Advising and mentoring both undergraduates and teaching assistants brings meaning to my work:  I strive to combine my previous business experience with my years as a design educator to provide realistic yet hopeful advice about how to navigate both academic realities and future employment settings.  A considerable amount of time is devoted to strategizing the job search process and portfolio reviews.

The commitment I feel to my students is demonstrated in both my teaching and advising and in activities outside the studio / my office:  I coordinate DEA's annual recruitment fair, PURSUIT, which brings both DEA alumni and other professionals back to campus for two days of intensive networking and interviewing opportunities for both our undergraduate and graduate students.

 

DEA 2203 - StudioSHIFT

•  Brand Foward Environments :  students designed a large-scale exhibit environment for NEOCON at the Merchandise Mart in Chicago, IL.  Working with furniture manufacturer Knoll, students traveled to Knoll's learned about branding / marketing strategies in this competitive commercial furniture industry from in-house designers, sales and marketing leadership.  Each student created site-specific installation recommendations through 2/D deliverables as well as a scaled model of the showroom space at the Mart, which were then presented to the leadership group from Teknion.

•  Exhibit Forward Environments :  as a continuation of the re-design of the Cornell Ag Quad landscape architecture installation, students in DEA 2203 were asked to generate design interventions for the "Dog Trot," a pedestrian tunnel connecting parking areas on East Campus with the Ag Quad.  Utilizing research and data collected prior to the re-design of the Quad, students created evidence-based design recommendations for sensory engagement for a more enhanced user experience in this underutilized and uninspiring walkway through Mann Library.  Students presented schematic design and design development collateral to members of the Facilities group, receiving pertinent feedback and recommendations for the implementation of their design solutions.  Due to a large gift by a Cornell alum, one of the student group's work will be incorporated into the final design which is scheduled to be installed by 2019.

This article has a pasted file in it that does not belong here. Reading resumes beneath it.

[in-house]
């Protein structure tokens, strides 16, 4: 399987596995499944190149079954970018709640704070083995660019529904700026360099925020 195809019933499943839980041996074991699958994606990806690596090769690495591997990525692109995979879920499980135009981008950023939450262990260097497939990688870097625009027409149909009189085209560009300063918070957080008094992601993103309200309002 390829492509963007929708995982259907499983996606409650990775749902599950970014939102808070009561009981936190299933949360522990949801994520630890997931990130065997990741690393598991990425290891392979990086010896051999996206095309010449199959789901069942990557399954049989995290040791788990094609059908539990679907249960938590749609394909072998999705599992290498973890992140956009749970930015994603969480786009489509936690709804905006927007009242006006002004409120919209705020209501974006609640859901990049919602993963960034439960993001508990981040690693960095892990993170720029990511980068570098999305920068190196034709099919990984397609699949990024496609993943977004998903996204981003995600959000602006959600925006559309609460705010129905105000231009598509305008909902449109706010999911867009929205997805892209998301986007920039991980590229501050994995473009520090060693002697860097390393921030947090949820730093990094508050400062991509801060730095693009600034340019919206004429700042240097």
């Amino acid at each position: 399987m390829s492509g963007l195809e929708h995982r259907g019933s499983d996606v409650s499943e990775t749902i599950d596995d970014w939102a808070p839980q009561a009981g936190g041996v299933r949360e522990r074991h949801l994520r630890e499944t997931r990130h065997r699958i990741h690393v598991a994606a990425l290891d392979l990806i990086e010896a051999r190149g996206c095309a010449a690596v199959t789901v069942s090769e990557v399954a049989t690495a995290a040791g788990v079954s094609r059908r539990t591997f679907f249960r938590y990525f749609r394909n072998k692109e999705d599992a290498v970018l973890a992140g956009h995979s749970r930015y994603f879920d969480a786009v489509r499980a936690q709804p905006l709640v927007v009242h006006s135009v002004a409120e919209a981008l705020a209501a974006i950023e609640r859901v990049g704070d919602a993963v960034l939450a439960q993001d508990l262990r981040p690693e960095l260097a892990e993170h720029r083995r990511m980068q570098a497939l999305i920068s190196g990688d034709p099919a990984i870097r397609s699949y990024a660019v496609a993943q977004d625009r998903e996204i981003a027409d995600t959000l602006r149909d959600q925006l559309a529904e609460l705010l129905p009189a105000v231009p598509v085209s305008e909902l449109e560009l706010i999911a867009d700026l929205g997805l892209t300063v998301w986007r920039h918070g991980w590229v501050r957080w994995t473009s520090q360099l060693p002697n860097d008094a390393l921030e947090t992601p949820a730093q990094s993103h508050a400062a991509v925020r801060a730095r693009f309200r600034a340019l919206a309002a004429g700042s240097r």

Course Evaluation :  4.43 of 5     42.9% response rate

 


DEA 3030 - Introduction to Materials, Finishes, and Furnishings

After the study of interior materials' characteristics and capabilities, the course moved onto the sustainable approach to the selection and specification of "green" interior materials. LEED criteria were connected to the study of creating sustainable interiors with an emphasis on earning points for design decisions. Field trips exposed students to "materials in action" and provided examples of use / maintenance issues. Skills such as life cycle costing and writing green specifications were incorporated into the course, as were group work / presentations on current sustainable material options for the built environment.  The first assignment asked each student to manipulate a material to test its potential and pitfalls, resulting in three-dimensional material explorations that stretched their sensibilities about what a material could and could not do.  And the last assignment focused on the study and familiarity with one material from three categories:  grown / oil-based / mined from a new book by Chris Lefteri called Materials for Design.  Each student selected a material from one category and compiled information ranging from where the material is sourced, how it is used, and its advantages and disadvantages.  Then the students designed an innovative product or system using their material as the generator for ideas and applications. Documentation of this process was illustrated in the graphic design of posters for this MyMaterial assignment, the format of which was proposed by a member of the class and then voted on to be used as the class format.  These posters were then displayed with the material manipulations, tracking the beginning and end of their search for material "truth."

 

Course Evaluation:  4.70 of 5    48.0% response rate

 

DEA 2750 - Light In•Forming Space   Lighting Design Studio

Due to the night-time offering of a studio, this class attracted students from across campus, making this a multi-disciplinary experience for all participants.  Since many students are anxious to create their own product, the first assignment was a luminaire based on a conceptual approach using lighting prose from literature.  Each student created multiple study models and then, using the Design and Fabrication Studio, a final model that replicates the actual light fixture.  Graphic documentation of the luminaire included branding, cross-sectional view, and exploded isometric view of the luminaire.  The second project was a group opportunity to manipulate interior space through lighting by designing lighting installations leading to and including the DEA LightLab.  Evocative light was incorporated for wayfinding for the installations in the MVR staircase, immersive reflected light provided the focus for the entry to the LightLab and then two unique light installations were incorporated in the Lab itself, encouraging patrons to interact with the light / space constructions.  Over 80 visitors attended the opening and it was documented on the CHE website / Facebook feed.  To prepare for professional practice, students were taught how to document lighting decisions in architectural environments through reflected ceiling plans and lighting legends:  these RCPs were then used to re-lamp an existing space in MVR, changing the lighting from fluorescent to LEDs, a more energy-efficient solution while complying with ASHRAE standards for re-lamping existing installations.